Kriechmayr edges Swiss favorite Feuz to win WCup downhill

WENGEN, Switzerland (AP) — It takes a special run to beat Switzerland’s best skier Beat Feuz on his home snow. Vincent Kriechmayr found it Saturday to win a World Cup downhill.

Austria’s Kriechmayr was 0.14 seconds faster than Feuz on the storied Lauberhorn hill, finishing the longest World Cup course in 2 minutes, 28.36 seconds.

Feuz, the pre-race favorite, had won each downhill in Switzerland for the past three years, including the 2017 world title at St. Moritz and this classic Wengen race last year.

“It was nearly perfect,” Kriechmayr said of his performance. “He (Feuz) is the best downhill skier in the last years and it’s nice to beat him.”

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Feuz blamed mistakes at a tight series of curves, where he was 20th fastest in that section midway down, for losing the chance to match his 2012 and ’18 wins.

Aleksander Aamodt Kilde was third, 0.26 behind, after leading Kriechmayr by 0.01 at the final time split. That pushed Kilde’s Norway teammate Aksel Lund Svindal into fourth.

Bryce Bennett of the United States extended his consistent season in fifth, 0.63 back, to follow career-best fourth places in the two previous downhills.

Kriechmayr is the fifth different winner in five World Cup men’s downhills this season, and he rose to second in the standings behind Feuz. The 27-year-old Austrian is now fourth in the overall standings, led by a wide margin by his teammate Marcel Hirscher, who is favored to win the slalom on Sunday.

Switzerland’s signature Alpine ski race was run on the full 4.27-kilometer (2-2/3 mile) track under perfect blue skies on a crisp, cold day.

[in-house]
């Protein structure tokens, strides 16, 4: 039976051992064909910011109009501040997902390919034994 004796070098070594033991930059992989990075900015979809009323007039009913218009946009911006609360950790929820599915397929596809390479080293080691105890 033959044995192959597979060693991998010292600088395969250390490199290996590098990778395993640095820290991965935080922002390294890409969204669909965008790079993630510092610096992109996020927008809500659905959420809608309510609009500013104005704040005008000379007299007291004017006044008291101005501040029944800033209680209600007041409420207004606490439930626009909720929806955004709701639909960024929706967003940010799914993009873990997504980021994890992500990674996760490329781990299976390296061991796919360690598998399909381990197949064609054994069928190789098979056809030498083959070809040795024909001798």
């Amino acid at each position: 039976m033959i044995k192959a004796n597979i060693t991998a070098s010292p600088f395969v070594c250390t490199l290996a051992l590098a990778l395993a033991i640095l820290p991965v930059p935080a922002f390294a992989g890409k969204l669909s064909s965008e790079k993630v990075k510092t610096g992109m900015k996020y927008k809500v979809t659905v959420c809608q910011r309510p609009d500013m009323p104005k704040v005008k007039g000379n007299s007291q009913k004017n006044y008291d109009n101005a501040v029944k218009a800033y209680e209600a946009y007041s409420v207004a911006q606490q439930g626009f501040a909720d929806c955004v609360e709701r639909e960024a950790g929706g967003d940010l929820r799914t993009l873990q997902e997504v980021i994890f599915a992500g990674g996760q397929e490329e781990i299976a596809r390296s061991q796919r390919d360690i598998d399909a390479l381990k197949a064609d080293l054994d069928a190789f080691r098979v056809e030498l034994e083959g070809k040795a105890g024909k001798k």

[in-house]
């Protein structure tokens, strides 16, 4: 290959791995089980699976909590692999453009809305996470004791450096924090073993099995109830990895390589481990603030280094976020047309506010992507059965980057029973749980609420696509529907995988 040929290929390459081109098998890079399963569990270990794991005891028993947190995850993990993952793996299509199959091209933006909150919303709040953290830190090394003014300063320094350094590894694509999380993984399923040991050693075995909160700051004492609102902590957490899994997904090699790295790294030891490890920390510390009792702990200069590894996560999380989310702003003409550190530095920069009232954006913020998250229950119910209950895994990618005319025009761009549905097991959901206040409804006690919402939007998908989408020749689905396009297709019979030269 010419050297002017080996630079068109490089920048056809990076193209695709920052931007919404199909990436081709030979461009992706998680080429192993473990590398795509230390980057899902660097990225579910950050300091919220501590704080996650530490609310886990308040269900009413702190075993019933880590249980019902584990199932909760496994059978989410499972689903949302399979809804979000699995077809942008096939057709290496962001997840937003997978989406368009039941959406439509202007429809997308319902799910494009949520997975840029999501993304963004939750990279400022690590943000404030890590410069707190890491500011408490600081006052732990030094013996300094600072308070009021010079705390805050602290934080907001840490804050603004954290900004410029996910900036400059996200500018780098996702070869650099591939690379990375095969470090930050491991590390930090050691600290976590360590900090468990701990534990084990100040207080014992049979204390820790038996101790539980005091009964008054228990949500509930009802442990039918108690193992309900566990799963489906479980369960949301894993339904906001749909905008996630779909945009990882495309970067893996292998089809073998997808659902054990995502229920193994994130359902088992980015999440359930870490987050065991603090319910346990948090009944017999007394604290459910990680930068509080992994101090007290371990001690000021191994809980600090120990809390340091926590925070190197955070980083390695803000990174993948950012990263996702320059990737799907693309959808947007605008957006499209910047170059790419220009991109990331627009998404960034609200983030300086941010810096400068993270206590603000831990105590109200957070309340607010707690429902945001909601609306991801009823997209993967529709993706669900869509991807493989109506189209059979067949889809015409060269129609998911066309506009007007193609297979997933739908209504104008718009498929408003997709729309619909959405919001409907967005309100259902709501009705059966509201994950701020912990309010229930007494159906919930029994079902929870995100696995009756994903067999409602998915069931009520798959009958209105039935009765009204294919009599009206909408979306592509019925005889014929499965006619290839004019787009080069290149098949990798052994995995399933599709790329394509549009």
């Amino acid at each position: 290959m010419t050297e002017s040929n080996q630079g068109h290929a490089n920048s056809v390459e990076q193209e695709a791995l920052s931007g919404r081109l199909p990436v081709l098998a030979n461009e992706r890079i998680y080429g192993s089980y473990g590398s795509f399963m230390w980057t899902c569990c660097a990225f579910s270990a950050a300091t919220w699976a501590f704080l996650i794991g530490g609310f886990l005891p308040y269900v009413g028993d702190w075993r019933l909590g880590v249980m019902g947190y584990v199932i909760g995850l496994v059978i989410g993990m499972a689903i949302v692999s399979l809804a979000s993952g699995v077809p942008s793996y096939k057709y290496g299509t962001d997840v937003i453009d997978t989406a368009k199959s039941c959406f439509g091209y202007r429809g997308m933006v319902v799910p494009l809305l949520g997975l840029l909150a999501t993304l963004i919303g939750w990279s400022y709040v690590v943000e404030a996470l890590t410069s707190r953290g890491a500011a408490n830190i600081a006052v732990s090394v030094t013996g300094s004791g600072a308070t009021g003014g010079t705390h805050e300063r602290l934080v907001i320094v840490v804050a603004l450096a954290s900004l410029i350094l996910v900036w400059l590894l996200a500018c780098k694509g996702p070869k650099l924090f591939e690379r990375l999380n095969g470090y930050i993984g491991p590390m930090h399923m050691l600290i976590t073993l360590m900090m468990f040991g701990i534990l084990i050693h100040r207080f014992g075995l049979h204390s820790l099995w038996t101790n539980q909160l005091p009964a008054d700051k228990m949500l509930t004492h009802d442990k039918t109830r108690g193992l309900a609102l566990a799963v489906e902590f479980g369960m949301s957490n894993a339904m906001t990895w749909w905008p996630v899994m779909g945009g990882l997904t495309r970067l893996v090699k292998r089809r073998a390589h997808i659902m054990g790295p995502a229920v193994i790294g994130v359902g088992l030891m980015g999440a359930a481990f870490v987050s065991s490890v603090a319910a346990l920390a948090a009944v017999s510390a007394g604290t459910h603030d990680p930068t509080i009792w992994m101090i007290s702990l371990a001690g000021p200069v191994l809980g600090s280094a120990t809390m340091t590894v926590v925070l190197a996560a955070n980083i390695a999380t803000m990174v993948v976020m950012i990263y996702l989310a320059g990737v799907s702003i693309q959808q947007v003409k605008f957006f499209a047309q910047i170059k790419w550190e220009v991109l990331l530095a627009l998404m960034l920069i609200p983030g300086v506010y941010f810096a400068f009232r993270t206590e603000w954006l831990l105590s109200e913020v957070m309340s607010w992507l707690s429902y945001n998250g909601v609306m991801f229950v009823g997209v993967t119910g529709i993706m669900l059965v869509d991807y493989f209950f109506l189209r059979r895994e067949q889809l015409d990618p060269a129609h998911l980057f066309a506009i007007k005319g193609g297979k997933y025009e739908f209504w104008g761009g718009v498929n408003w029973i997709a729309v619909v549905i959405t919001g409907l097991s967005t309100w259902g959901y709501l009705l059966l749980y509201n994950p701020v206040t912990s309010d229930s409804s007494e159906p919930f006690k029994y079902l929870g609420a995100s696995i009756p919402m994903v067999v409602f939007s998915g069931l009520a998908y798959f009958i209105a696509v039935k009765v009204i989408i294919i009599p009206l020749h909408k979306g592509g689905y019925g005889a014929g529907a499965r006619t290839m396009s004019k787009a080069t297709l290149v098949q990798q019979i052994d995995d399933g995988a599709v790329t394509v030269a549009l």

Race day began with the traditional flypasts around the picturesque course and surrounding Eiger, Moench and Jungfrau mountains by Swiss air force display jets.

With an icier snow surface than in training runs, several skiers failed to complete the stamina-sapping race or crashed in the finish area.

Sixth-placed Emanuel Buzzi was airlifted from the hill by helicopter after crashing into padded safety barriers in front of the course-side television presenters.

The 24-year-old Italian was given an intravenous drip during lengthy treatment on the snow, though he waved to the crowd as he left on a stretcher after his career-best result.

Buzzi sustained a fracture in his right knee and is expected to return to Italy for surgery, race officials later reported.

American Steven Nyman crashed at the fastest part of the course, around 140 kph (87mph) on a straight section, when the edge of his left ski caught an icy bump.

“I was coming down the Haneggschuss thinking ‘I’m feeling good’ and wham. I had no thought of anything. It just happened,” said Nyman, whose face was bloodied from biting his tongue as he tumbled forward.

Kriechmayr’s fourth career win came 14 months after his first, in a super-G at Beaver Creek, Colorado. His other two wins were last March in the World Cup finals meeting at Are, Sweden, which hosts the world championships next month.

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